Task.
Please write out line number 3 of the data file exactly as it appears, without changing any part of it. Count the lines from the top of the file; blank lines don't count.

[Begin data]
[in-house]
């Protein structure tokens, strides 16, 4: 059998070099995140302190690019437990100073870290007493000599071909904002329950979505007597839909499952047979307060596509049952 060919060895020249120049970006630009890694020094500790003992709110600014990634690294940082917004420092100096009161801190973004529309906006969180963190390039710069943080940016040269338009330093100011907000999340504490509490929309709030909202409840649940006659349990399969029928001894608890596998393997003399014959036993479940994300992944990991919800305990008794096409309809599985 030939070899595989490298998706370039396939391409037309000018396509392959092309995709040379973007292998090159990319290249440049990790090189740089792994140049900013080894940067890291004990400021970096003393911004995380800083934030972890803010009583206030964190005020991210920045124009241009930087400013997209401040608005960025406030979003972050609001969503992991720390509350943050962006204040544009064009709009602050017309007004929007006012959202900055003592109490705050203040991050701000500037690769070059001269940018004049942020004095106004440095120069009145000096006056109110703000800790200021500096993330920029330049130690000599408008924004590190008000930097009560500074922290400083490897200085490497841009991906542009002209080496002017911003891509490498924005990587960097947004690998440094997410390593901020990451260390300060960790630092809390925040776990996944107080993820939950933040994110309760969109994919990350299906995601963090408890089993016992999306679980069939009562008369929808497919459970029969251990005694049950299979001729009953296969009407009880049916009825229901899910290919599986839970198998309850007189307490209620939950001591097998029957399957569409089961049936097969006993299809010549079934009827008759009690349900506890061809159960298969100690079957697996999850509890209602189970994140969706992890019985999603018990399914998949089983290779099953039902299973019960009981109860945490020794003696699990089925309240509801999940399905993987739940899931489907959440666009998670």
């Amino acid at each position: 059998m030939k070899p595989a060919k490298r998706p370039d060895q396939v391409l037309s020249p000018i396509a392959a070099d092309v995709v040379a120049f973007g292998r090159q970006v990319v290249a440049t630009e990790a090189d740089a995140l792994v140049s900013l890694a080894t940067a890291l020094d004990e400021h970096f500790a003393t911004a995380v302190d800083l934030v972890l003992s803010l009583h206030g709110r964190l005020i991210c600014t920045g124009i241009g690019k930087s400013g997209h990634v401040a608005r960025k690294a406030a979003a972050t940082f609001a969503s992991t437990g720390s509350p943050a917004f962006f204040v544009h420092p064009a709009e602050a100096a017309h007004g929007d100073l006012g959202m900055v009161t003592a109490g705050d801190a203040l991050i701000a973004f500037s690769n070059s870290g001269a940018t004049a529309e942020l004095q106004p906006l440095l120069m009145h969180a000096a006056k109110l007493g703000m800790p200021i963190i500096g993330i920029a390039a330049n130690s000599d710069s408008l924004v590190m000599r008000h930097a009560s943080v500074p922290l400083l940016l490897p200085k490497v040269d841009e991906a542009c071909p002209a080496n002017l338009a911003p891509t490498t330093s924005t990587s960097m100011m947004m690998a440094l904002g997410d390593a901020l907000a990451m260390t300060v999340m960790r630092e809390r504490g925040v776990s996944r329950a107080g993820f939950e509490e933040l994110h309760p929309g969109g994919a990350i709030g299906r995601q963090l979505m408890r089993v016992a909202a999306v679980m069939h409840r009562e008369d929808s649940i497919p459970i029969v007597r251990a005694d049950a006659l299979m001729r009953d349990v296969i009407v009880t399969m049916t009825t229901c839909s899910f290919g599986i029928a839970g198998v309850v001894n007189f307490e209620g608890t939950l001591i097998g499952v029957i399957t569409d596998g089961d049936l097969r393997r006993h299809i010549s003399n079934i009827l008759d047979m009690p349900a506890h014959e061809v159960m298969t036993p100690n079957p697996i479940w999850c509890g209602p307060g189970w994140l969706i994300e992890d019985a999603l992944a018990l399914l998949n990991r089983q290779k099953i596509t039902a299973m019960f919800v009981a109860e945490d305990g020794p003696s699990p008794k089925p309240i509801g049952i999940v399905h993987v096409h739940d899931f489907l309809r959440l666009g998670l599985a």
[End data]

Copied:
């Amino acid at each position: 059998m030939k070899p595989a060919k490298r998706p370039d060895q396939v391409l037309s020249p000018i396509a392959a070099d092309v995709v040379a120049f973007g292998r090159q970006v990319v290249a440049t630009e990790a090189d740089a995140l792994v140049s900013l890694a080894t940067a890291l020094d004990e400021h970096f500790a003393t911004a995380v302190d800083l934030v972890l003992s803010l009583h206030g709110r964190l005020i991210c600014t920045g124009i241009g690019k930087s400013g997209h990634v401040a608005r960025k690294a406030a979003a972050t940082f609001a969503s992991t437990g720390s509350p943050a917004f962006f204040v544009h420092p064009a709009e602050a100096a017309h007004g929007d100073l006012g959202m900055v009161t003592a109490g705050d801190a203040l991050i701000a973004f500037s690769n070059s870290g001269a940018t004049a529309e942020l004095q106004p906006l440095l120069m009145h969180a000096a006056k109110l007493g703000m800790p200021i963190i500096g993330i920029a390039a330049n130690s000599d710069s408008l924004v590190m000599r008000h930097a009560s943080v500074p922290l400083l940016l490897p200085k490497v040269d841009e991906a542009c071909p002209a080496n002017l338009a911003p891509t490498t330093s924005t990587s960097m100011m947004m690998a440094l904002g997410d390593a901020l907000a990451m260390t300060v999340m960790r630092e809390r504490g925040v776990s996944r329950a107080g993820f939950e509490e933040l994110h309760p929309g969109g994919a990350i709030g299906r995601q963090l979505m408890r089993v016992a909202a999306v679980m069939h409840r009562e008369d929808s649940i497919p459970i029969v007597r251990a005694d049950a006659l299979m001729r009953d349990v296969i009407v009880t399969m049916t009825t229901c839909s899910f290919g599986i029928a839970g198998v309850v001894n007189f307490e209620g608890t939950l001591i097998g499952v029957i399957t569409d596998g089961d049936l097969r393997r006993h299809i010549s003399n079934i009827l008759d047979m009690p349900a506890h014959e061809v159960m298969t036993p100690n079957p697996i479940w999850c509890g209602p307060g189970w994140l969706i994300e992890d019985a999603l992944a018990l399914l998949n990991r089983q290779k099953i596509t039902a299973m019960f919800v009981a109860e945490d305990g020794p003696s699990p008794k089925p309240i509801g049952i999940v399905h993987v096409h739940d899931f489907l309809r959440l666009g998670l599985a």